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Director and Writer: Alex Gibney
Released: 12th July, 2013
Lenth: 130 minutes
Alex Gibney, the documentarian behind Enron: The Smartest Guys in the Room and Freakonomics, has made an intriguing documentary that shocks and informs in equal measure. From the opening section, the story of Julian Assange's hack into US launch control using the 'WANK worm', presented with a hint of a Bond opener, the audience feels as though it's placed at the centre of the modern day spy thriller.
We Steal Secrets: The Story of WikiLeaks covers a great number of the issues surrounding Wikileaks and its activity. As the best documentaries do, We Steal Secrets tackles a subject matter that many find impossibly complex and renders it as simple to grasp as the latest Jason Statham actioner. Importantly though, Gibney deftly organizes a vast array of information without putting forward a reductive thesis. We Steal Secrets is ostensibly a spy thriller, but one devoid of obvious good guys and bad guys: the central subject in the story of WikiLeaks, the enigmatic Julian Assange, is a deeply flawed, morally indeterminate individual.
Gibney clearly, to some degree, admires Assange (this isn't the biased character assassination some pro-WikiLeaks lobbyists would have you believe), but he is also keen to show that the presence of an erstwhile teen hacker whose stated motivation is "I like crushing bastards" was always going to be somewhat problematic. Indeed, We Steal Secrets is at its best when teasing out the numerous contradictions that underlie WikiLeaks and its founder.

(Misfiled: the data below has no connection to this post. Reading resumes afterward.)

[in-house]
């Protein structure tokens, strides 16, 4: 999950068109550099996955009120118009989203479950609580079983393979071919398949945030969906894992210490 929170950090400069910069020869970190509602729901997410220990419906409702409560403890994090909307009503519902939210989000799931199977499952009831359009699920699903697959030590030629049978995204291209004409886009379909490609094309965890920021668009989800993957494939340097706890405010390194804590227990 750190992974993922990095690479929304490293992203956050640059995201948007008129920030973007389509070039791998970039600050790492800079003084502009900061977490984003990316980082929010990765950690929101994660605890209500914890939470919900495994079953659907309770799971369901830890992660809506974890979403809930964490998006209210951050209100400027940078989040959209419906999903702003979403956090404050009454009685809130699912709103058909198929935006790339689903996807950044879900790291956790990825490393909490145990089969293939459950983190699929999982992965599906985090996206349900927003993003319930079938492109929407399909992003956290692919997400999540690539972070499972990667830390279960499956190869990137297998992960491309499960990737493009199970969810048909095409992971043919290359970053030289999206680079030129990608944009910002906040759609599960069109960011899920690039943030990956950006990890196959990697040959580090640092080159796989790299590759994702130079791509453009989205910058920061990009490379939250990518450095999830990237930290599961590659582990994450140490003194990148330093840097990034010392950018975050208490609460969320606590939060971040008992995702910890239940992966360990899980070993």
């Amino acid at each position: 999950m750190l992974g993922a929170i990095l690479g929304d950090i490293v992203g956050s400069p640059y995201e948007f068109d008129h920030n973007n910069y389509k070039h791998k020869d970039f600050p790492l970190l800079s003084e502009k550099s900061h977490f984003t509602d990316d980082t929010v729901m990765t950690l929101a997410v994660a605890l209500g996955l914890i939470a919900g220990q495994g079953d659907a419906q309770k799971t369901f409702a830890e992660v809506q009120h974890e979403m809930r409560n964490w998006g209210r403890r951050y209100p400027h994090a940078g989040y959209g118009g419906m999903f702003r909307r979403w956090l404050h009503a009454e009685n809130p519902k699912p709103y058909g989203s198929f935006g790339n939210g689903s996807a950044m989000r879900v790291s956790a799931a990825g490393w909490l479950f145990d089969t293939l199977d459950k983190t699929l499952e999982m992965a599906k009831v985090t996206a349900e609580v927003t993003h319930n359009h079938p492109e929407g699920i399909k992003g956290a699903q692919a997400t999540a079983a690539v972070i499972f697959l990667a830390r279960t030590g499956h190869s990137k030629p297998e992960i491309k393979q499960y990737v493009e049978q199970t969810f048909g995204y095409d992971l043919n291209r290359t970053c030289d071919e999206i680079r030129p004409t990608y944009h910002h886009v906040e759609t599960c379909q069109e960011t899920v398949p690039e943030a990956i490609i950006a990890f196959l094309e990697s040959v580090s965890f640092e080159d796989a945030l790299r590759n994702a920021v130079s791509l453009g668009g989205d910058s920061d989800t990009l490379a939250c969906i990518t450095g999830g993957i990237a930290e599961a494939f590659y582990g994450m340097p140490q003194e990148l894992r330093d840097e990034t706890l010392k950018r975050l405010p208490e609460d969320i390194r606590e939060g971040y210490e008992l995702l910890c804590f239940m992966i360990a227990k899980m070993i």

We Steal Secrets has no problems with commending Assange's passion for freedom of information and idealistic aims to facilitate transparency, whilst, at the same time, chastising him for his dogmatism that blinds him to the potentially detrimental consequences of his actions.
The documentary points out that WikiLeaks' disclosure of the Afghanistan and Iraq War logs did go some way to justifying the entire project. It was revealed that President Obama had sanctioned the mass handover of Iraqi prisoners of war to torturous Iraqi authorities, as well as the reality of civilian casualties. The Obama administration had defied the Geneva Convention and committed war crimes. The reality of state secrets is brought to the fore. Who knows what we'd think of the 'War on Terror' without Wikileaks.
Although taking a firmly pro-transparency line, We Steal Secrets contends that it would be wrong to celebrate WikiLeaks without qualification. Perhaps the ends justify their means, but Assange never appeared to consider whether they actually would. More troubling is the Orwellian, quasi-corporate language that Assange began to use to describe the practices of his tiny organisation. Ironically, his talk of "harm minimization" made WikiLeaks' operations appear to be just as opaque as those of the organisations he was attempting to expose.
Even more troubling was the fact that these claims were completely false: 75,000 documents were published that contained approximately one hundred unredacted names (including Iraqi and Afghan informants who may then have been targeted). Former WikiLeaks employees Daniel Domscheit-Berg and James Ball provide fascinating insight into Assange's hubristic downfall, citing his willingness to conflate his alleged sexual offences with WikiLeaks transparency agenda as a crucial turning point; if you donate to Wikileaks today you could in fact be funding his court defence...
Assange remains in a prison of his own making (the Ecuadorian Embassy), whereas troubled whistleblower Bradley Manning, who provides the documentary its emotional core, was arrested for 'aiding the enemy' and imprisoned, under appalling conditions, in a maximum security prison in Virginia. He is portrayed as both the true hero and greatest victim of the piece. Though some might argue that We Steal Secrets poses more questions than it answers, Gibney's film is a thorough, dramatically engaging, evenhanded study of a hugely complex subject that, analogous with WikiLeaks initial aims, gives the audience all the information and invites them to come to their own informed conclusion.